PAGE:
Suppose someone asked you to dream — to dream big, to envision your ideal community. What would it include? More
affordable housing? More parks and better schools? More services close to home?
That’s what Gov. Ige and the state Office of Planning is asking residents to do as part of his Kalihi 21st Century initiative. The committee that includes legislators, community leaders, and non-profit representatives is holding a series of public meetings to imagine a new Kalihi — with rail and without the 100-year-old jail, the O‘ahu Community Correctional Center (OCCC).
The next public meeting is set for 6 p.m. Nov. 15 in Farrington High’s cafeteria. It will be co-hosted by the architecture and planning firm PBR Hawaii & Associates to gather ideas for a “vision concept” for Kalihi. “It’s not a plan, but a vision of what the community wants,” explained state planning director Leo Asuncion. “We hope to have a draft vision by January 2017. Planning for a possible relocation of the jail is moving parallel to that. The visioning process will continue, regardless of what happens with OCCC.”
The jail sits on 16 acres of state-owned land in Kalihi, between two proposed rail stations. Often, he said, the community doesn’t have a chance to weigh in at the beginning of what is usually a complex planning process. “The governor wanted to get more community members involved, thinking about the possibilities at the outset— to hear what they’d like to see and to talk to each other, to make connections within their own Kailhi community,” he said.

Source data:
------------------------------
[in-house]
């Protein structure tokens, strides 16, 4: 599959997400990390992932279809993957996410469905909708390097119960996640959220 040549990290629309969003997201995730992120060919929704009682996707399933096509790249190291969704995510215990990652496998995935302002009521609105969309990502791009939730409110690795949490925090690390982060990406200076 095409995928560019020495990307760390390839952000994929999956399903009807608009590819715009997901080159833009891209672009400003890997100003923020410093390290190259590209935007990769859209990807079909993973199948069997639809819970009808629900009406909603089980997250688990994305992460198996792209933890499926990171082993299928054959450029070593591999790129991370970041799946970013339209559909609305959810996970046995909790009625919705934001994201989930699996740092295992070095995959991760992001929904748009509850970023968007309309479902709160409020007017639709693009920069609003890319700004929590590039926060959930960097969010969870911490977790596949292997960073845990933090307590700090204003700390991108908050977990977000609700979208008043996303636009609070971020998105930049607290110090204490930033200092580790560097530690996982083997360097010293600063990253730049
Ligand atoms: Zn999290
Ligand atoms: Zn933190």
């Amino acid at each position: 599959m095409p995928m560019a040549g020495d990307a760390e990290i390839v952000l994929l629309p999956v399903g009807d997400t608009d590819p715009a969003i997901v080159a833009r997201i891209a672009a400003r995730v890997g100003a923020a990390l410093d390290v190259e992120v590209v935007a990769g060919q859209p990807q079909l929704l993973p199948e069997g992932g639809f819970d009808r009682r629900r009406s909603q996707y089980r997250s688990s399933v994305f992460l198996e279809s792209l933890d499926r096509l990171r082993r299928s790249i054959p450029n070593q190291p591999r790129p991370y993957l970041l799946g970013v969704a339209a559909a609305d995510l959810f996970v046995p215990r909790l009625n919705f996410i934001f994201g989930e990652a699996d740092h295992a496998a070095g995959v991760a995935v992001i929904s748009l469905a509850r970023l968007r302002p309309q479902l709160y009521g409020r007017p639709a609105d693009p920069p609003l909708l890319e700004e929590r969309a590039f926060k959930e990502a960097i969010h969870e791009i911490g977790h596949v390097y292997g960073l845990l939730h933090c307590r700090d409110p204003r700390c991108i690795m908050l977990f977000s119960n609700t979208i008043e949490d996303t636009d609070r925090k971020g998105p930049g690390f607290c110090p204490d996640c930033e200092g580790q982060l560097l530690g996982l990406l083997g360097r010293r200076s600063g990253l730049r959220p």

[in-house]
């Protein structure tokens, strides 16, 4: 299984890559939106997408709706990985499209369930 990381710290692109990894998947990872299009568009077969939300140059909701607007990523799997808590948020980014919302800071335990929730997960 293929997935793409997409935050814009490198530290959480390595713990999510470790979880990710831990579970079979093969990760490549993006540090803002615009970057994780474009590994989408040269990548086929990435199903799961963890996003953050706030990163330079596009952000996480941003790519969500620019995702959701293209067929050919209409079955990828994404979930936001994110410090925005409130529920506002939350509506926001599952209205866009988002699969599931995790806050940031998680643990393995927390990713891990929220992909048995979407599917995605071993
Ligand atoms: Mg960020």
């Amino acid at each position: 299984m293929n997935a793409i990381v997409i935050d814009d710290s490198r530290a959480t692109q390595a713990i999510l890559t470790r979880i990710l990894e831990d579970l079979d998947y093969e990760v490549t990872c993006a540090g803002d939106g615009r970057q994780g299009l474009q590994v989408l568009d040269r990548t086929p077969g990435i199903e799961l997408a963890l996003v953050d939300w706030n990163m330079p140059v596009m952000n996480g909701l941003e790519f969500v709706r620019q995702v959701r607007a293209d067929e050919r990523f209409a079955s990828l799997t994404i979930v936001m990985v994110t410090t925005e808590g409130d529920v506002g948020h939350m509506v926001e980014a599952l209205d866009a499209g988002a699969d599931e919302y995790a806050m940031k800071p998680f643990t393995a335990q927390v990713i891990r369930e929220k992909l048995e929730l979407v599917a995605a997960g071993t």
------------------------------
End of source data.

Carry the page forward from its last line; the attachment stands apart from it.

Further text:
And what about the future of rail? “The Kalihi property is also a candidate for transit-oriented development (TOD),” said Asuncion. “Rail is definitely a driver for planning, but the state property is still going to be there, whether rail comes in or not.” In fact, a separate interagency TOD council has been formed to coordinate development along the whole 20-mile rail corridor, with the state of Hawai‘i as the largest landowner of about 2,000 acres within a half-mile radius of the 21 stations.
TOD has been described as a tool for achieving “smart growth,” defined as compact, mixed-use, walkable communities reachable by transportation other than a car — whether it’s a bike, bus or rail. It can be applied to large urban areas such as Kaka‘ako or neighbor island towns such as Līhuʻe, Kaua‘i, where Mayor Bernard Cravalho is promoting smart growth.
“It’s all about what’s right for a community,” said Asuncion. “The key is changing people’s mindsets — weaning folks from their cars.” He said that takes time, which is why the Kalihi 21st Century committee is meeting now. “As a planner, 10 years out is the typical timeline. You don’t just march into the Legislature, get funds and build. Residential development, especially in a TOD area, takes time. If we don’t start talking now, it could be a problem down the line when we want to do something (with a parcel of land), but we have no idea what we want. That’s why we need the community to be part of the vision.”